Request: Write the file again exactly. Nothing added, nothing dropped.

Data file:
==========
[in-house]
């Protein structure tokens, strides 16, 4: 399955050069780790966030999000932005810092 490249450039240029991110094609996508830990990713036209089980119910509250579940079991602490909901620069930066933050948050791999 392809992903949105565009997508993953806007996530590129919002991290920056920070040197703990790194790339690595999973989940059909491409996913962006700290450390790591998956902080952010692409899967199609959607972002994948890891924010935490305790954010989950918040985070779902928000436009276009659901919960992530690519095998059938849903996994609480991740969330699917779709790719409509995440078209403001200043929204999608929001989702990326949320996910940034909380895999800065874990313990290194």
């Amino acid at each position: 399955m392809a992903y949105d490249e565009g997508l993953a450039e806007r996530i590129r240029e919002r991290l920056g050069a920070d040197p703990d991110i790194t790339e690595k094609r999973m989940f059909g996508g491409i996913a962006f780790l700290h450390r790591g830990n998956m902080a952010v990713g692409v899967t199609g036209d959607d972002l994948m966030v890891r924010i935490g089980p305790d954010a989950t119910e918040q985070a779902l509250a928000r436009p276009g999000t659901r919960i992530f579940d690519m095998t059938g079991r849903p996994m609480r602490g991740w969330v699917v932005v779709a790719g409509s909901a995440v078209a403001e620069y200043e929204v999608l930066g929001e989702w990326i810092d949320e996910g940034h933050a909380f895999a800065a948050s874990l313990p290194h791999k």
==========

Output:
[in-house]
């Protein structure tokens, strides 16, 4: 399955050069780790966030999000932005810092 490249450039240029991110094609996508830990990713036209089980119910509250579940079991602490909901620069930066933050948050791999 392809992903949105565009997508993953806007996530590129919002991290920056920070040197703990790194790339690595999973989940059909491409996913962006700290450390790591998956902080952010692409899967199609959607972002994948890891924010935490305790954010989950918040985070779902928000436009276009659901919960992530690519095998059938849903996994609480991740969330699917779709790719409509995440078209403001200043929204999608929001989702990326949320996910940034909380895999800065874990313990290194």
């Amino acid at each position: 399955m392809a992903y949105d490249e565009g997508l993953a450039e806007r996530i590129r240029e919002r991290l920056g050069a920070d040197p703990d991110i790194t790339e690595k094609r999973m989940f059909g996508g491409i996913a962006f780790l700290h450390r790591g830990n998956m902080a952010v990713g692409v899967t199609g036209d959607d972002l994948m966030v890891r924010i935490g089980p305790d954010a989950t119910e918040q985070a779902l509250a928000r436009p276009g999000t659901r919960i992530f579940d690519m095998t059938g079991r849903p996994m609480r602490g991740w969330v699917v932005v779709a790719g409509s909901a995440v078209a403001e620069y200043e929204v999608l930066g929001e989702w990326i810092d949320e996910g940034h933050a909380f895999a800065a948050s874990l313990p290194h791999k």